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Visual hierarchical processing and lateralization of cognitive functions through domestic chicks' eyes.

Authors
Type
Published Article
Journal
PLoS ONE
1932-6203
Publisher
Public Library of Science
Publication Date
Volume
9
Issue
1
Identifiers
DOI: 10.1371/journal.pone.0084435
PMID: 24404163
Source
Medline

Abstract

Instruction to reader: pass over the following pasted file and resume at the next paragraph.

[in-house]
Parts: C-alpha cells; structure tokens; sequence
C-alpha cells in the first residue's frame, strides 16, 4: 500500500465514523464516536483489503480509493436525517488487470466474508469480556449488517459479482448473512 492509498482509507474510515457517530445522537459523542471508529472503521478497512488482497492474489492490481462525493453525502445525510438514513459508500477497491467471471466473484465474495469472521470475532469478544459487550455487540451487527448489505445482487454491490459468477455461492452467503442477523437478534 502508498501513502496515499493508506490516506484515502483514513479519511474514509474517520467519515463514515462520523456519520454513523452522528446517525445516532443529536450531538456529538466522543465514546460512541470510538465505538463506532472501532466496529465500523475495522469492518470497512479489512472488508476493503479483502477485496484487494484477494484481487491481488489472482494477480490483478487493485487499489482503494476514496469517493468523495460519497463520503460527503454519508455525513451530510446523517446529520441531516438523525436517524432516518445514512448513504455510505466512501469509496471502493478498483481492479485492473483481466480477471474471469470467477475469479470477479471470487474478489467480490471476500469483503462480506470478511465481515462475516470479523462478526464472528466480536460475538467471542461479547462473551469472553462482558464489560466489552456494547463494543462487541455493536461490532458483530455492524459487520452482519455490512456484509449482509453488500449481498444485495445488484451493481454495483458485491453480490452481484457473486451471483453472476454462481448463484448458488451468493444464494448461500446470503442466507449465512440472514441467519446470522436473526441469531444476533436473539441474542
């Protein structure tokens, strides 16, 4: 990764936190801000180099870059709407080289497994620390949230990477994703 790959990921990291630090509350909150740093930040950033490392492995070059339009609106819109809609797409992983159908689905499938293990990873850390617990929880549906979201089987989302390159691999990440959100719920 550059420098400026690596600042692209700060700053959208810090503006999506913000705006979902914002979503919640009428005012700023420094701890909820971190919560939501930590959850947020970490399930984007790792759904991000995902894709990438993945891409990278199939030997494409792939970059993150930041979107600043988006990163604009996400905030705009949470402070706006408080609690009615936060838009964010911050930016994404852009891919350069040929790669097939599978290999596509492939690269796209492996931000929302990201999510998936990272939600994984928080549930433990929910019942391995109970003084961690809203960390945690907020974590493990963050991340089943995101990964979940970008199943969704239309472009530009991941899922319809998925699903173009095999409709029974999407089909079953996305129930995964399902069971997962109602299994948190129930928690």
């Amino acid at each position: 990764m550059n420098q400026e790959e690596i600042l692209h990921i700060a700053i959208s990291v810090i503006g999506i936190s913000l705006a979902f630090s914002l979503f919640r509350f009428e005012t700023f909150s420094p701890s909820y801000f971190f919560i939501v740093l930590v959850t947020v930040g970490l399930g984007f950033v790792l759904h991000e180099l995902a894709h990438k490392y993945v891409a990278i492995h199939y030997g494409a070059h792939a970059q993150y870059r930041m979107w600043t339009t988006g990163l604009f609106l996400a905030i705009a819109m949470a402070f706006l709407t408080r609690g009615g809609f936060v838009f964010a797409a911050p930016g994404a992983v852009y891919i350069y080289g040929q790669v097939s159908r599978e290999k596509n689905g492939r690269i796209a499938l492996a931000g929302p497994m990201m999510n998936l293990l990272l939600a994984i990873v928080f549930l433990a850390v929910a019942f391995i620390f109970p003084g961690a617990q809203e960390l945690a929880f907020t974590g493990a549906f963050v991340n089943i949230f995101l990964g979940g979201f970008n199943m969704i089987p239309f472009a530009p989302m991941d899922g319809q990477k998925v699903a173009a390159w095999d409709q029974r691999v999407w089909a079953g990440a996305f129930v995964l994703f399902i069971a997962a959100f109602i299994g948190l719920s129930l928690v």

Hierarchical stimuli have proven effective for investigating principles of visual organization in humans. A large body of evidence suggests that the analysis of the global forms precedes the analysis of the local forms in our species. Studies on lateralization also indicate that analytic and holistic encoding strategies are separated between the two hemispheres of the brain. This raises the question of whether precedence effects may reflect the activation of lateralized functions within the brain. Non-human animals have perceptual organization and functional lateralization that are comparable to that of humans. Here we trained the domestic chick in a concurrent discrimination task involving hierarchical stimuli. Then, we evaluated the animals for analytic and holistic encoding strategies in a series of transformational tests by relying on a monocular occlusion technique. A local precedence emerged in both the left and the right hemisphere, adding further evidence in favour of analytic processing in non-human animals.

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